Finally, I would like to address Latynina's amazing suggestion that our "intellectually lazy" president, failing to understand the stakes, has offered an inadequate and perfunctory response predicated on the calculation of political ratings or a boost in profits to the military-industrial complex. Setting aside the intellectual hubris inherent in the comments, are we to understand that Ms. Latynina has access to highly secret military information that the hordes of journalists in Washington and elsewhere have failed to obtain?

As far as I understand, no one outside a small circle knows at this point precisely what actions the United States has in planning. It is highly unlikely, however, that there is going to be a new Vietnam in Afghanistan, or, as Russians might see it, a new Afghanistan in Afghanistan.

Whatever happens in the short-term will be no more than the immediate reaction and first step on a very long and complex road. The United States president, his Administration, the U.S. Congress and the American people understand all too well that what is at stake is our very way of life. We understand that this horrifying threat is not to be resolved by a single military action, or a minor battle, or a one-time assault.

It is clear that serious, well thought-out measures are being taken in Washington to identify the scale of the threat and to wage constant war against it in all forms, from the military to the diplomatic, in the United States and abroad. The United States is working hard to create a global alliance against terrorism in recognition that every democratic nation is at equal threat.

Yes, the fat and prosperous United States has at last absorbed an almost unbearable grief of its own. But we are not about to give up our fundamental liberties, or allow any group of fanatics who nourish themselves on a hatred of our country to determine our future. I think those who doubt our resolve will be surprised to see that America can still fight to the bitter end, and prevail.

Norma Brown

Skepticism Is Healthy

In response to "Bin Laden? Better Be Sure," a column by Boris Kagarlitsky on Sept. 18, and ensuing letters, published Sept. 21.

Boris Kagarlitsky's different take on the events of Sept. 11 has drawn a lot of interest from those who defend the official version. His critics all have missed their mark, however, including Name Withheld from Los Angeles.

In particular, I question the assertion that the Oklahoma City bombing perpetrators were not suicidal. The federal indictment named Timothy McVeigh, Terry Nichols and "others unknown," which happens to be the title of Stephen Jones' book about the case against his client McVeigh. If there were in fact other co-conspirators, McVeigh went quietly to his death determined not to reveal their names. That is tantamount to suicide.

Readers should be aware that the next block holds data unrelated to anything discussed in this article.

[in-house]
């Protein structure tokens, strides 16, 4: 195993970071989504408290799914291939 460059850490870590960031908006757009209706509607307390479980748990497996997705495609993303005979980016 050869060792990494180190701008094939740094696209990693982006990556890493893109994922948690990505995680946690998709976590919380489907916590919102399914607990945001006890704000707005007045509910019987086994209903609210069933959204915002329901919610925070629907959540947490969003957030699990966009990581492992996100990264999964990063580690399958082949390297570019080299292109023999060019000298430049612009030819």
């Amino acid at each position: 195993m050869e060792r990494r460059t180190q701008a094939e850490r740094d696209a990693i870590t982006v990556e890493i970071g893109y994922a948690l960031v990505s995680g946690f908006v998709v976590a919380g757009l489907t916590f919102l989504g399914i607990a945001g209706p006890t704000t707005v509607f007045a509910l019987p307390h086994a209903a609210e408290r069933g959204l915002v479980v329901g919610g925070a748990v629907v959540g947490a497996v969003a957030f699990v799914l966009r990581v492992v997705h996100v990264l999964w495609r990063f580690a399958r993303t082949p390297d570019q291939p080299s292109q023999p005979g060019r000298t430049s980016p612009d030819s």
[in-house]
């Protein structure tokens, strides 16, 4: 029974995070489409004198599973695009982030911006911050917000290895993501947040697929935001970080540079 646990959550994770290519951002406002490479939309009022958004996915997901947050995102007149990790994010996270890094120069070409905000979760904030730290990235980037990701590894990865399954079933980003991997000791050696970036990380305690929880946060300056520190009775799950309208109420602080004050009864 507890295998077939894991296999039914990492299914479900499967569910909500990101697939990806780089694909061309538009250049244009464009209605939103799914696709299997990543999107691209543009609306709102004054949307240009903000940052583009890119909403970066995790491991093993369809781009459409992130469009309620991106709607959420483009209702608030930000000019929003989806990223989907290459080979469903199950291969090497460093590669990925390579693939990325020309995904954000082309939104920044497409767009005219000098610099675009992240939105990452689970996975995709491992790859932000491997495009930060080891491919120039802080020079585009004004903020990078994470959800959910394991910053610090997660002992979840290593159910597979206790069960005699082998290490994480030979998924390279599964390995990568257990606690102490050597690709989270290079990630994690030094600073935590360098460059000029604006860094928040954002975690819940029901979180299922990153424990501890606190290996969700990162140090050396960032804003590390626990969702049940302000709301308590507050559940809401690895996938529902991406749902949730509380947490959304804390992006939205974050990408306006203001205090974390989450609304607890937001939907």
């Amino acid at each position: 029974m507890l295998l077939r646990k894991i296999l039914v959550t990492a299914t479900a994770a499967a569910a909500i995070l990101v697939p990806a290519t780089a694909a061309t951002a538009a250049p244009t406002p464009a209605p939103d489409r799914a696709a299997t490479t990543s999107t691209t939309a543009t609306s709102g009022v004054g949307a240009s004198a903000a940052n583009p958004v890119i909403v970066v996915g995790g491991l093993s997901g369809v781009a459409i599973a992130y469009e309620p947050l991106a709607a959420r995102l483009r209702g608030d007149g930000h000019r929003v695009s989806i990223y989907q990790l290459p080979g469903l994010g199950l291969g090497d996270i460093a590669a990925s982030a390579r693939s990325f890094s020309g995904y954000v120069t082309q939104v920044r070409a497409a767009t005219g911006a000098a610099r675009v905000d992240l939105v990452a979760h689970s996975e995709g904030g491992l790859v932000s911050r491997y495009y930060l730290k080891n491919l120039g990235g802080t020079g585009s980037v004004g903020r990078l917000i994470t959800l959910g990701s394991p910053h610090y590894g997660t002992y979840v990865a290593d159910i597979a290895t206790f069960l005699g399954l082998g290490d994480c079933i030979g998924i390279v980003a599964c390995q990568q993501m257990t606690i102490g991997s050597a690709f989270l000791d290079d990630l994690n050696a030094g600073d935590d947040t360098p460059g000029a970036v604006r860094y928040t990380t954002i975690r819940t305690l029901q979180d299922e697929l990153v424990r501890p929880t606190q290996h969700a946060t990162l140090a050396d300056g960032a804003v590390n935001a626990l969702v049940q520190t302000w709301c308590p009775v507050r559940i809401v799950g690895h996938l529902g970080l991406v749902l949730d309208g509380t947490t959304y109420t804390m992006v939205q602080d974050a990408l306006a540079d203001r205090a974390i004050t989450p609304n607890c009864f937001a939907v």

Many of the Americans who have responded to Kagarlitsky's piece profess absolute confidence in the U.S. news media. They could use a dose of skepticism. National Security Advisor Condoleezza Rice's public statement that the hijackers were in possession of the codes for Air Force One, and that a mole was suspected in the White House, has yet to see print. This statement has been discarded because it doesn't fit the "bin Laden did it" scenario.

By the way, I submitted a piece similar to Kagarlitsky's to four major newspapers in California on Sept. 13 and didn't even get the usual obligatory acknowledgement of its receipt. At least in Russia, discussion of alternate points of view is permitted.

Art Hoffmann
Los Angeles

Keep Privates Private

In response to "My Hernia Operation a Bit of a Close Shave," a column by Vladislav Schnitzer on Oct. 1.

I would like to comment on the quality of an article published by your newspaper. Albeit lacking in depth and sometimes in originality, some pieces published by your newspaper's columnists might be of interest to a particular group of people.

However, there does not appear to be any value in publishing the ravings of a pensioner about having his crotch shaven by a pretty nurse! Aside from lacking in taste and having no substance, the fact that such an article was published reflects very poorly on the editorial staff of your newspaper and shows an utter failure in attempts to come up with substantive or, at least, entertaining contents.

I believe it might be much easier to fill the empty space in your paper with pro bono advertisements or photojournalists' pieces, when no other alternative is available and contents are lacking, than to have an octogenarian waste the ink in his pen telling thousands of your readers about the three attempts to shave his crotch before a hernia surgery.

Not only is it foul to read and conjure up the images invoked by the piece, it is also no doubt offensive to many people.